What about discipline as a restrictive thing? We’ve been talking about the positive aspect of discipline, insofar as discipline is used to enact or do something for gain. But what about the discipline that draws boundaries for the self and says “no” and is used in a restrictive way? Like for instance, the dieter that has the desire to eat donuts but knows that it’s probably not their best interest so they don’t. Or the person who wants to cheat on their partner, but instead draws a line and says, “no, I am committed to the relationship.” Is that the inauthentic/false discipline, or is that also a positive use of discipline as a way to corral the self and to keep the self from making choices that the self knows are poor.
Sometimes it doesn’t seem like there’s any other way in order to achieve the goal that you want to achieve—whether it’s losing weight or being faithful or whatever—other than the negative approach of saying “No, No, No.”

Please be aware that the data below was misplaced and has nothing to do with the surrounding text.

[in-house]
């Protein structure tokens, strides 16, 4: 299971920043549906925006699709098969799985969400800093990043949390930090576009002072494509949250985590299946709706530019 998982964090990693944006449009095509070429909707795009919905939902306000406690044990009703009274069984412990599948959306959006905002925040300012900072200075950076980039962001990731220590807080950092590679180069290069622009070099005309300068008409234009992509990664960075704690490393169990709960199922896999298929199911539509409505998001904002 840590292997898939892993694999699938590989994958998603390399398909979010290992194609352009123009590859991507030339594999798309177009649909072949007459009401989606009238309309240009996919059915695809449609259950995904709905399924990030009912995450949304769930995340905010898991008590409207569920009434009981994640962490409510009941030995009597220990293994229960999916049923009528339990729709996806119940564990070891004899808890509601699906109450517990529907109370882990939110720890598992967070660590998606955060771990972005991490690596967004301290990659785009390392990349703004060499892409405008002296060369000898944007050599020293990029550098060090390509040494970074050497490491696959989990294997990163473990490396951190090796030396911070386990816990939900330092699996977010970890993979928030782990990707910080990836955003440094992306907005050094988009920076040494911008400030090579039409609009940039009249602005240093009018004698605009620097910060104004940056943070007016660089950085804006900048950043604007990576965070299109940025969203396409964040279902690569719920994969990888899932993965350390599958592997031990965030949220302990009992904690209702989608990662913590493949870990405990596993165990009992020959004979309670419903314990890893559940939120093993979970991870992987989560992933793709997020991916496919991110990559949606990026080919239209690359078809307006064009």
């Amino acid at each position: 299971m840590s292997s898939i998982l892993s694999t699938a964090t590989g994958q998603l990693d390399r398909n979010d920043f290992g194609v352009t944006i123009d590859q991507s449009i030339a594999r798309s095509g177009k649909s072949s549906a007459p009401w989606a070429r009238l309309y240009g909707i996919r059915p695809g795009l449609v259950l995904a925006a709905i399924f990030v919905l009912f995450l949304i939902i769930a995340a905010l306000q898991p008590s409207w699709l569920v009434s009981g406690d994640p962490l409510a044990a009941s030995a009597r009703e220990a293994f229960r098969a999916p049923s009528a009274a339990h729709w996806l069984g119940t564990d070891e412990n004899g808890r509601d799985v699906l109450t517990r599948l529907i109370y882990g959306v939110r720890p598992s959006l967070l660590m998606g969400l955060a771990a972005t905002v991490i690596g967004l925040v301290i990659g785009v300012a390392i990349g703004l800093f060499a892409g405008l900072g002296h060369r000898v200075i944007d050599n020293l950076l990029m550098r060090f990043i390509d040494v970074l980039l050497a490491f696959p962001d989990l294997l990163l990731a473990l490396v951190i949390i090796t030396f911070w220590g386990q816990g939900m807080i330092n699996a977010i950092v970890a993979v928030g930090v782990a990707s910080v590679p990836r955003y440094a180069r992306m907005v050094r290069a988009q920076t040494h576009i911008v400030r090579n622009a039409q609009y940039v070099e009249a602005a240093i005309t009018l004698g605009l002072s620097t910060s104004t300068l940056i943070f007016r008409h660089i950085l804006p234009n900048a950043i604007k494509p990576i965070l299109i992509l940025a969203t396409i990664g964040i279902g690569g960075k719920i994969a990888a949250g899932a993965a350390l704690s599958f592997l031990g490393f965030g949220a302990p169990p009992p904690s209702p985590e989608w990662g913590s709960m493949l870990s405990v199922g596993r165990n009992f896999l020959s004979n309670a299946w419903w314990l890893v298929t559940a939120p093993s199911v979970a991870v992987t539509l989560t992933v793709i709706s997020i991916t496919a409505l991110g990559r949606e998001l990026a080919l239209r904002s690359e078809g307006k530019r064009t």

When I first started reading this part, I was trying to figure out what would be the alternative? How can you look at a situation that you wanted to change for the better and do something other than punishing or limiting yourself? I really couldn’t come up with anything solid. It was more of a, you know, what’s the situation and how can I positively affect the situation?
It seems to me that in the instances where you’re trying to get a basic level of purity in your behavior, you just kind of have to be a taskmaster. Anybody got any alternatives? I don’t like taskmasters.
I think it kind of goes back to what I was saying about the intention of doing so and how you relate to that self that is arising to eat that donut or to cheat on your partner. Obviously, I think it’s impossible to avoid sacrifice in discipline. Otherwise, discipline wouldn’t really be a thing, I don’t think. You have to choose to do one thing instead of another thing, especially in situations where you want to eat healthier. You have a desire to eat a donut, but you have to choose not to eat that donut to fulfil your discipline. Maybe not every time because you can obviously treat yourself from time to time. But as a habit, you have to learn how to handle the urge to eat the donut.